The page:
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I'm using bouncycastle to access my public keys in gpg. Currently the public key, when read to base64 gives me this:

    mQENBFh1kBcBCADMUkNW2qFgeRnornjhT3lt73wTGcO9rt+Ktr1tcopmOPTfNq3
    feZNFHRUsBt0Nnuj9+vSD2cwFRoZDNulhnBD8lAJYOD427uvV+KBDF/5pCQKh2S
    mDK8tJI/ncLIlX4SFa8F9f36FySglpkzA59IFtHdUBz9w+PJRqUQ5MVRzNHYBbv
    6aeIWwl46KrL3eibRgBDVuEOKAoesdb+xErs9cqg3KSVi01XBgr+XMSgOBz4J3f
    J4HdibsJdz1+113aKT++4LUSuuyeVbw3K/ZgMkrsyeJw84sHhF2kDu61atSUsQE
    nJwBF2sPA9V/i28fftxodgg5qbEs8egdsw/wxGzsfABEBAAG0K0NocmlzIFpoZW
    5nIChjemhlbmcpIDxjemhlbmdAYXRsYXNzaWFuLmNvbT6JATkEEwEIACMFAlh1k
    BcCGwMHCwkIBwMCAQYVCAIJCgsEFgIDAQIeAQIXgAAKCRARY82BslwTrMvtB/4t
    LoRH91p09vM1sSQ77RC+XwQqhhvN1BAeqGxqZpgCO6Ld5KRh8f4mFY8nXjDCSyy
    ydTBzIUp6aG0f+2EBhArtk/oU/pi8D4zHoeBkrl23/234s1kBI5F2g2kd6itwP8
    ekimaUyNFdPIN1dPwdxhuspOUtFNR+HsT3BT32v4Afd7sWVNTFrkapxTdxxZkVb
    +FS0wbuzFzB2gb8AvEGevzF/hQXOf3r8QzUQoEZ14pigNu/arlXzEuzXJXXT/AQ
    nAzbVENoFrhojxqEU7RxH8J4nao8OfpYfL7w3T7PC3nFFSTYSwvYItGkl9DPPiZ
    GWZTrb6VfpFGNLHwCoLOaf8ShsAIAAA==

I thought that this should be a length 4096 RSA key but it's the wrong length. What I really want to do is to use this public key to verify a signature. Would anyone be able be help shed some light on what format this is?

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This is base64 (but not full 'armor') of a public key block in OpenPGP (rfc4880 et pred) format used by GPG. Aside: there is no such thing as opengpg; PGP was the original software by Phil Zimmerman and the company he turned it over to, OpenPGP is the standard, and GNU Privacy Guard aka GnuPG aka GPG implements that standard, as also does BouncyCastle.

OpenPGP and thus GPG key blocks include much more than just the raw crypto key; in particular public keys (including this one) almost always are attached to a user-id and carry one or more signatures -- at least a 'self-signature' by the key or its parent, and often signatures by other (trusted) users to form the 'web of trust'. See 11.1 in the linked RFC for an overview.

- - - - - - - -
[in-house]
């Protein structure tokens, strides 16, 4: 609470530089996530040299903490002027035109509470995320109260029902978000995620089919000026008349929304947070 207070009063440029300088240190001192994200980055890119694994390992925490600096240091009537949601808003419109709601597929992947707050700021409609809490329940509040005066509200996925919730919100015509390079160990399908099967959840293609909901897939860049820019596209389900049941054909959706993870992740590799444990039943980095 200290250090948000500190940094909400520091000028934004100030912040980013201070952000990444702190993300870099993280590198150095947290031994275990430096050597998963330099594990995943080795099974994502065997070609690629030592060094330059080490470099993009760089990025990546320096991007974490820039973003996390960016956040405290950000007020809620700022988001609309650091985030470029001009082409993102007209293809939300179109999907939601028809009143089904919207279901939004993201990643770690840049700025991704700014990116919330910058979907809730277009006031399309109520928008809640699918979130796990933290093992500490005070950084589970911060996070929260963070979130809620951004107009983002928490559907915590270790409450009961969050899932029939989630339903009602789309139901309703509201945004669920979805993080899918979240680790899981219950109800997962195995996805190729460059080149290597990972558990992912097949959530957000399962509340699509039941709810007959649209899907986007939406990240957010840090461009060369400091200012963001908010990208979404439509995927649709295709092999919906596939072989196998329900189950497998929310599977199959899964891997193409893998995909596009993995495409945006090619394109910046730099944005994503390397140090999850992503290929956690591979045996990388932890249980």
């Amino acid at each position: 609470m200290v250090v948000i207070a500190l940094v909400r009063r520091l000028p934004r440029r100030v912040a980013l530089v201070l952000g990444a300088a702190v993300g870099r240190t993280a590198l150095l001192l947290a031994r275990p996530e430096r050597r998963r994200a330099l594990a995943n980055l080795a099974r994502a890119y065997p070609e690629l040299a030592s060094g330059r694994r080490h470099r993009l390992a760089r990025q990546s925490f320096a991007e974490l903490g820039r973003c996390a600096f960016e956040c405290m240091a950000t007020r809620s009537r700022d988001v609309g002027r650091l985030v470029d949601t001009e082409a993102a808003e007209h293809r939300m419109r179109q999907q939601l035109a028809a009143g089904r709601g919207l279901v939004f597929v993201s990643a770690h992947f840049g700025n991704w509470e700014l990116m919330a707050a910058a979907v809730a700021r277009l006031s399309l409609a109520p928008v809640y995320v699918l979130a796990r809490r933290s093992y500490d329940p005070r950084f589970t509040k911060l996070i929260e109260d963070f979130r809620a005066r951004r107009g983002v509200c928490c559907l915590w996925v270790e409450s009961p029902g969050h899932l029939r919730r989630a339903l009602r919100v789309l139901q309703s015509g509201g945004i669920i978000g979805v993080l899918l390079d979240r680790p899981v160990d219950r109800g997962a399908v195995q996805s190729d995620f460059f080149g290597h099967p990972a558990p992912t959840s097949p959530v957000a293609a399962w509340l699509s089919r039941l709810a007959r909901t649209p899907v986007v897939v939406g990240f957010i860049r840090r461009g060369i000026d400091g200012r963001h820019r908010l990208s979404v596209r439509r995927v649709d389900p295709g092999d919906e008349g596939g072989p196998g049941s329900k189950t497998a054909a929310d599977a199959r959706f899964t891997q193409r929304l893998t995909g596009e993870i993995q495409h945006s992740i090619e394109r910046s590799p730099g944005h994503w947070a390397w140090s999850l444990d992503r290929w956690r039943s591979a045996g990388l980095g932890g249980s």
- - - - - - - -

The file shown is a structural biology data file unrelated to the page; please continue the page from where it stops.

After converting this base64 to binary, gpg --list-packets decodes it as:

:public key packet:
        version 4, algo 1, created 1484099607, expires 0
        pkey[0]: [2048 bits]
        pkey[1]: [17 bits]
        keyid: 1163CD81B25C13AC
:user ID packet: "Chris Zheng (czheng) <czheng@atlassian.com>"
:signature packet: algo 1, keyid 1163CD81B25C13AC
        version 4, created 1484099607, md5len 0, sigclass 0x13
        digest algo 8, begin of digest cb ed
        hashed subpkt 2 len 4 (sig created 2017-01-11)
        hashed subpkt 27 len 1 (key flags: 03)
        hashed subpkt 11 len 6 (pref-sym-algos: 9 8 7 3 2 1)
        hashed subpkt 21 len 5 (pref-hash-algos: 8 2 9 10 11)
        hashed subpkt 22 len 3 (pref-zip-algos: 2 3 1)
        hashed subpkt 30 len 1 (features: 01)
        hashed subpkt 23 len 1 (key server preferences: 80)
        subpkt 16 len 8 (issuer key ID 1163CD81B25C13AC)
        data: [2046 bits]
:trust packet: flag=00 sigcache=00

As you can see it is a 2048-bit RSA key, not 4096-bit. The algo in a pubkey packet or a signature packet is OpenPGP's encoding of a pubkey algorithm and 1 is RSA, see section 9.1.

I'm not sure how knowing the format helps you verify a signature, but that's what you asked.

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